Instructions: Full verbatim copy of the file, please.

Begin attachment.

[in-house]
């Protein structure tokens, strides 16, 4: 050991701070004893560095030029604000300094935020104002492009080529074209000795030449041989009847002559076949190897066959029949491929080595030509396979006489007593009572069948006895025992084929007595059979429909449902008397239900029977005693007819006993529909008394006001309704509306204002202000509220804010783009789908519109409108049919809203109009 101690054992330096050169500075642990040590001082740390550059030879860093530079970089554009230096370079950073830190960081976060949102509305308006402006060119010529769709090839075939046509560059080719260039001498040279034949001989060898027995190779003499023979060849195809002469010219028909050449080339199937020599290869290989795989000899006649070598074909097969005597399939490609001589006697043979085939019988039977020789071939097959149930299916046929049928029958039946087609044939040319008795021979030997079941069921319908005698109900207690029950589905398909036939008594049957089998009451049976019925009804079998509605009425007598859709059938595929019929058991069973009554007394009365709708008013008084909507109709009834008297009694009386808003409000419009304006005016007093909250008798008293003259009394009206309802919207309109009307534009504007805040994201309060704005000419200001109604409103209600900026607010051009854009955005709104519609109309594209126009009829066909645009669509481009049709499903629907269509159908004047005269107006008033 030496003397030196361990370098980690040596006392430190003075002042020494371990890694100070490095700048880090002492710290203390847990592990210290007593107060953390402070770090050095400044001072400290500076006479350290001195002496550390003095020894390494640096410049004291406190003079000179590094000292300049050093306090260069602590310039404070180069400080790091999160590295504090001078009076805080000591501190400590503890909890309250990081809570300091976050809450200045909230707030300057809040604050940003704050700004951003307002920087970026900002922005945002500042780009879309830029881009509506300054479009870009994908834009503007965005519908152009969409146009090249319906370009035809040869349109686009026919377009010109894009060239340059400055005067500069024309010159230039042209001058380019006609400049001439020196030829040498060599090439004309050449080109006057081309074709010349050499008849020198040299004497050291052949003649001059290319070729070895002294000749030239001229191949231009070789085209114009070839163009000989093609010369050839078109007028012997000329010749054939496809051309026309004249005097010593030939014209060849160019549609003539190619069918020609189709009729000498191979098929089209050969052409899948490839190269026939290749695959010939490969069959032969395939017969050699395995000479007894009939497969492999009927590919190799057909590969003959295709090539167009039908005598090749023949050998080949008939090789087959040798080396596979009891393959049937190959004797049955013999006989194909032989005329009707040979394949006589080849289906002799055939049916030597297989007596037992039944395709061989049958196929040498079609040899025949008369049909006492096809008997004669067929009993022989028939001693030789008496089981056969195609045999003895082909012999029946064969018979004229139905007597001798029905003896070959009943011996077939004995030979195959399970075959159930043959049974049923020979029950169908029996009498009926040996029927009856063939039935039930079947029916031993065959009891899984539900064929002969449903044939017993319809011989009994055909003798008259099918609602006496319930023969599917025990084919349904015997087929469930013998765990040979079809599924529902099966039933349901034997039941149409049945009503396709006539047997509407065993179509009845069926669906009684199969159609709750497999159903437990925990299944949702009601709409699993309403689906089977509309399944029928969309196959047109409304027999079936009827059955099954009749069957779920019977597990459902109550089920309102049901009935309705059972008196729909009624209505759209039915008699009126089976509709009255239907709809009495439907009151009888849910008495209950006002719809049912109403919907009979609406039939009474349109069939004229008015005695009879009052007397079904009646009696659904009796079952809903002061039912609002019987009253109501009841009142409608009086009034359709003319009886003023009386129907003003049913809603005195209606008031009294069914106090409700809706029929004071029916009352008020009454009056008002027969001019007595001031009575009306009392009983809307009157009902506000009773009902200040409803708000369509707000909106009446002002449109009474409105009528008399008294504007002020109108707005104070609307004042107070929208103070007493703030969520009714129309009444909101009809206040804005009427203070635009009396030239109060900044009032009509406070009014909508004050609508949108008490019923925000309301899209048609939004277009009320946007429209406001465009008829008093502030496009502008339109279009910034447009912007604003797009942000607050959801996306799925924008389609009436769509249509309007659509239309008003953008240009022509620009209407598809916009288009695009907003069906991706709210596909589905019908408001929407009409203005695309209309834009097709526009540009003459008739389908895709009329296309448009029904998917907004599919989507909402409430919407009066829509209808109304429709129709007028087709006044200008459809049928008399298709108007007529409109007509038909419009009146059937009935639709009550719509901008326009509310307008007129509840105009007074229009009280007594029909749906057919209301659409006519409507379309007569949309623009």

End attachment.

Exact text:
[in-house]
């Protein structure tokens, strides 16, 4: 050991701070004893560095030029604000300094935020104002492009080529074209000795030449041989009847002559076949190897066959029949491929080595030509396979006489007593009572069948006895025992084929007595059979429909449902008397239900029977005693007819006993529909008394006001309704509306204002202000509220804010783009789908519109409108049919809203109009 101690054992330096050169500075642990040590001082740390550059030879860093530079970089554009230096370079950073830190960081976060949102509305308006402006060119010529769709090839075939046509560059080719260039001498040279034949001989060898027995190779003499023979060849195809002469010219028909050449080339199937020599290869290989795989000899006649070598074909097969005597399939490609001589006697043979085939019988039977020789071939097959149930299916046929049928029958039946087609044939040319008795021979030997079941069921319908005698109900207690029950589905398909036939008594049957089998009451049976019925009804079998509605009425007598859709059938595929019929058991069973009554007394009365709708008013008084909507109709009834008297009694009386808003409000419009304006005016007093909250008798008293003259009394009206309802919207309109009307534009504007805040994201309060704005000419200001109604409103209600900026607010051009854009955005709104519609109309594209126009009829066909645009669509481009049709499903629907269509159908004047005269107006008033 030496003397030196361990370098980690040596006392430190003075002042020494371990890694100070490095700048880090002492710290203390847990592990210290007593107060953390402070770090050095400044001072400290500076006479350290001195002496550390003095020894390494640096410049004291406190003079000179590094000292300049050093306090260069602590310039404070180069400080790091999160590295504090001078009076805080000591501190400590503890909890309250990081809570300091976050809450200045909230707030300057809040604050940003704050700004951003307002920087970026900002922005945002500042780009879309830029881009509506300054479009870009994908834009503007965005519908152009969409146009090249319906370009035809040869349109686009026919377009010109894009060239340059400055005067500069024309010159230039042209001058380019006609400049001439020196030829040498060599090439004309050449080109006057081309074709010349050499008849020198040299004497050291052949003649001059290319070729070895002294000749030239001229191949231009070789085209114009070839163009000989093609010369050839078109007028012997000329010749054939496809051309026309004249005097010593030939014209060849160019549609003539190619069918020609189709009729000498191979098929089209050969052409899948490839190269026939290749695959010939490969069959032969395939017969050699395995000479007894009939497969492999009927590919190799057909590969003959295709090539167009039908005598090749023949050998080949008939090789087959040798080396596979009891393959049937190959004797049955013999006989194909032989005329009707040979394949006589080849289906002799055939049916030597297989007596037992039944395709061989049958196929040498079609040899025949008369049909006492096809008997004669067929009993022989028939001693030789008496089981056969195609045999003895082909012999029946064969018979004229139905007597001798029905003896070959009943011996077939004995030979195959399970075959159930043959049974049923020979029950169908029996009498009926040996029927009856063939039935039930079947029916031993065959009891899984539900064929002969449903044939017993319809011989009994055909003798008259099918609602006496319930023969599917025990084919349904015997087929469930013998765990040979079809599924529902099966039933349901034997039941149409049945009503396709006539047997509407065993179509009845069926669906009684199969159609709750497999159903437990925990299944949702009601709409699993309403689906089977509309399944029928969309196959047109409304027999079936009827059955099954009749069957779920019977597990459902109550089920309102049901009935309705059972008196729909009624209505759209039915008699009126089976509709009255239907709809009495439907009151009888849910008495209950006002719809049912109403919907009979609406039939009474349109069939004229008015005695009879009052007397079904009646009696659904009796079952809903002061039912609002019987009253109501009841009142409608009086009034359709003319009886003023009386129907003003049913809603005195209606008031009294069914106090409700809706029929004071029916009352008020009454009056008002027969001019007595001031009575009306009392009983809307009157009902506000009773009902200040409803708000369509707000909106009446002002449109009474409105009528008399008294504007002020109108707005104070609307004042107070929208103070007493703030969520009714129309009444909101009809206040804005009427203070635009009396030239109060900044009032009509406070009014909508004050609508949108008490019923925000309301899209048609939004277009009320946007429209406001465009008829008093502030496009502008339109279009910034447009912007604003797009942000607050959801996306799925924008389609009436769509249509309007659509239309008003953008240009022509620009209407598809916009288009695009907003069906991706709210596909589905019908408001929407009409203005695309209309834009097709526009540009003459008739389908895709009329296309448009029904998917907004599919989507909402409430919407009066829509209808109304429709129709007028087709006044200008459809049928008399298709108007007529409109007509038909419009009146059937009935639709009550719509901008326009509310307008007129509840105009007074229009009280007594029909749906057919209301659409006519409507379309007569949309623009």